The Nissan GT-R has been on offer in its home market of Japan for decades, and its home-crowd appeal plays a role in its styling, which while attention-getting might not be its strongest point to American eyes.
At first look, the GT-R impresses as part exotic, part extreme tuner car. To some it will look a little too much like a touring coupe retrofitted with visually assaulting bodywork. It can seem both a little too boisterous and cartoonish, though the big fender flares, deep-set air intakes, and big rear wing will instantly grab the fanbois.
It's attention-getting, no doubt, but it's more a digital-age shout-out; and neither as seductive as the Italians nor as instantly familiar as the 911. The tail is probably its best styling attribute, as the roofline chops down into the rear end like a tomahawk, and it's easy to pick out the circular taillamps from a distance. For 2013, the limited-production GT-R Black Edition gets a special handmade carbon-fiber 'weave' material for the rear spoiler.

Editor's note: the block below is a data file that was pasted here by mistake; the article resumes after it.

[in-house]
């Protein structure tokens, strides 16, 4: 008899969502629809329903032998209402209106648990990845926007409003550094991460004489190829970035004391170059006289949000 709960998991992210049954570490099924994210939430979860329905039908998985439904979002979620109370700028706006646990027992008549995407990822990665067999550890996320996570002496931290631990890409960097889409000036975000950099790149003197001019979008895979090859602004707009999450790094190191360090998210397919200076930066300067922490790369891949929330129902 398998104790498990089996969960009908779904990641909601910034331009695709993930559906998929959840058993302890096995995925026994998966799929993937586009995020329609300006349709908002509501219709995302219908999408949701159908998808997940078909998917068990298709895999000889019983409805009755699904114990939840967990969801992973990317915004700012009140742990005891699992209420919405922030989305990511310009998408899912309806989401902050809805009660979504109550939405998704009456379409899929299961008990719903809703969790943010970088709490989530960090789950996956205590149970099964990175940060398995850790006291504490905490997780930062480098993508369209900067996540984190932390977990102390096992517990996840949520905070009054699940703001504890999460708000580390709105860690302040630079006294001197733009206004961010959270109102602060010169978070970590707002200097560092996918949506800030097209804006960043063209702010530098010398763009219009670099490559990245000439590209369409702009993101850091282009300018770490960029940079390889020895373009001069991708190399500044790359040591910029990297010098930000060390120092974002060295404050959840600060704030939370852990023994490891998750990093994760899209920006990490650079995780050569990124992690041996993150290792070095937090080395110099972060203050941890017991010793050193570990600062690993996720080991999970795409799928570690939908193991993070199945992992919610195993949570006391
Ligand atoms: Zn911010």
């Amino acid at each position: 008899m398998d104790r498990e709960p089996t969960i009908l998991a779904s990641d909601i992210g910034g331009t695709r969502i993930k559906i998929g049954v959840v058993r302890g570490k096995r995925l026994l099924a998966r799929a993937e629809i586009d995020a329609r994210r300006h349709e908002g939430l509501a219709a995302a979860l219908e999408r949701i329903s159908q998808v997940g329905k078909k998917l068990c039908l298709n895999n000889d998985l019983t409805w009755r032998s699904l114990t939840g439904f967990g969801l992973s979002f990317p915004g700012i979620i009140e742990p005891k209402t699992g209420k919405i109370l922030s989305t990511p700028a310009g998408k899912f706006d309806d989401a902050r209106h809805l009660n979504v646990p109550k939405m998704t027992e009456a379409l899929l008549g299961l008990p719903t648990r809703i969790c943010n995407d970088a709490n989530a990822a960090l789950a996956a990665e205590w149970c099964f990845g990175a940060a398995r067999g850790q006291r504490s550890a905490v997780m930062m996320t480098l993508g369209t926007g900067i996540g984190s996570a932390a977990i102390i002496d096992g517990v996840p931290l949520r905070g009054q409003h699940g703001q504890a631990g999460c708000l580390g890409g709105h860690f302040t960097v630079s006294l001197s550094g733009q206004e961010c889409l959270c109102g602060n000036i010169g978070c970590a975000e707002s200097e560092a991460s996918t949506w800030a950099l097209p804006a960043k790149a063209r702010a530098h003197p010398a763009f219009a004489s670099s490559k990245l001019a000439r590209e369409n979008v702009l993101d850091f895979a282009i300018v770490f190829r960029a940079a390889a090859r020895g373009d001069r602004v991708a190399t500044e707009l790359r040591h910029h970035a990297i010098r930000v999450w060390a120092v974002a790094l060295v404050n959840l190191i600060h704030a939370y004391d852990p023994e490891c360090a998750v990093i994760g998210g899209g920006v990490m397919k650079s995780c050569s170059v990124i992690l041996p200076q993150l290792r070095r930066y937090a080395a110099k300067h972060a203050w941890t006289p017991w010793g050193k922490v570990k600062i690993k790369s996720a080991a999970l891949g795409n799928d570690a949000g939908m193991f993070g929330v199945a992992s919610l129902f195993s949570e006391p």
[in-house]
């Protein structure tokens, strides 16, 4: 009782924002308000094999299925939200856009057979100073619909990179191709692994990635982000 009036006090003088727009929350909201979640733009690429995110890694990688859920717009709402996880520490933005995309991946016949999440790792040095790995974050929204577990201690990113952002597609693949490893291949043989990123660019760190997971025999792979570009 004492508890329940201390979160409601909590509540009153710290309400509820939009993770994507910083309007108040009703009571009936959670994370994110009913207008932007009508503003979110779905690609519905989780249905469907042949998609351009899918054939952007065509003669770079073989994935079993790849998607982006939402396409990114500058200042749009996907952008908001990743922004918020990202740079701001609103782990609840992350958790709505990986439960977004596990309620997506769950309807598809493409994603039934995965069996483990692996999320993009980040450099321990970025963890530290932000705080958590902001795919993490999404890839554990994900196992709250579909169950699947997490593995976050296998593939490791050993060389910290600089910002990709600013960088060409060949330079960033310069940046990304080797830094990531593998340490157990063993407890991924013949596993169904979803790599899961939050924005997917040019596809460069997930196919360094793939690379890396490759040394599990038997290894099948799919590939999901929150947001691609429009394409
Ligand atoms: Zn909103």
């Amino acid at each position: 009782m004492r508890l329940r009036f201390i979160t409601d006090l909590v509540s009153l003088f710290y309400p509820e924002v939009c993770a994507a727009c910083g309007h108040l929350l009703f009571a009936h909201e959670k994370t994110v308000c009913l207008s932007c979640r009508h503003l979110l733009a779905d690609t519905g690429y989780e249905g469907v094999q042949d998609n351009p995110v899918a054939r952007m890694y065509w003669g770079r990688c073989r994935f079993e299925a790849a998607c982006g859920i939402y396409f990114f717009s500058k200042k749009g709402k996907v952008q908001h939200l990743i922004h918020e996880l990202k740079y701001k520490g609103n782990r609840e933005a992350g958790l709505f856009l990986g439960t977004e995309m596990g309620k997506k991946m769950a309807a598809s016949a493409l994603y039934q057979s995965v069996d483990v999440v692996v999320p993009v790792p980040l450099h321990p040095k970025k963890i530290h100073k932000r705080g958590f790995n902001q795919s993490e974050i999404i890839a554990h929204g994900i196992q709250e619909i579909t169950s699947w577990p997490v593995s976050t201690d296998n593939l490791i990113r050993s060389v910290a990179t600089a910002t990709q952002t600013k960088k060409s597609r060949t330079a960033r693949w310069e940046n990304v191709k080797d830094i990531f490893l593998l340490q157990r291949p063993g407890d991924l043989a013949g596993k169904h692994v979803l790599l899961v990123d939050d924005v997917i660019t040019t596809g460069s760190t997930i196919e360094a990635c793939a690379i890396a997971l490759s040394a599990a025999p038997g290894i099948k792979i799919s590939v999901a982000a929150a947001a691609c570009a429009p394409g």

You won't find much in common with other current Nissan models inside the GT-R, where there's a definite cockpit feel, including center-stack controls angled toward the driver and heavily bolstered seats. We'd rank fit and finish low--it looks cobbled-together and well below what the current Corvette musters, and well below the fully loaded, leather-lined 911. The Black Edition may earn you some compliments, though; it also adds a special black and red interior, with Recaro seats, plus light-weight black wheels.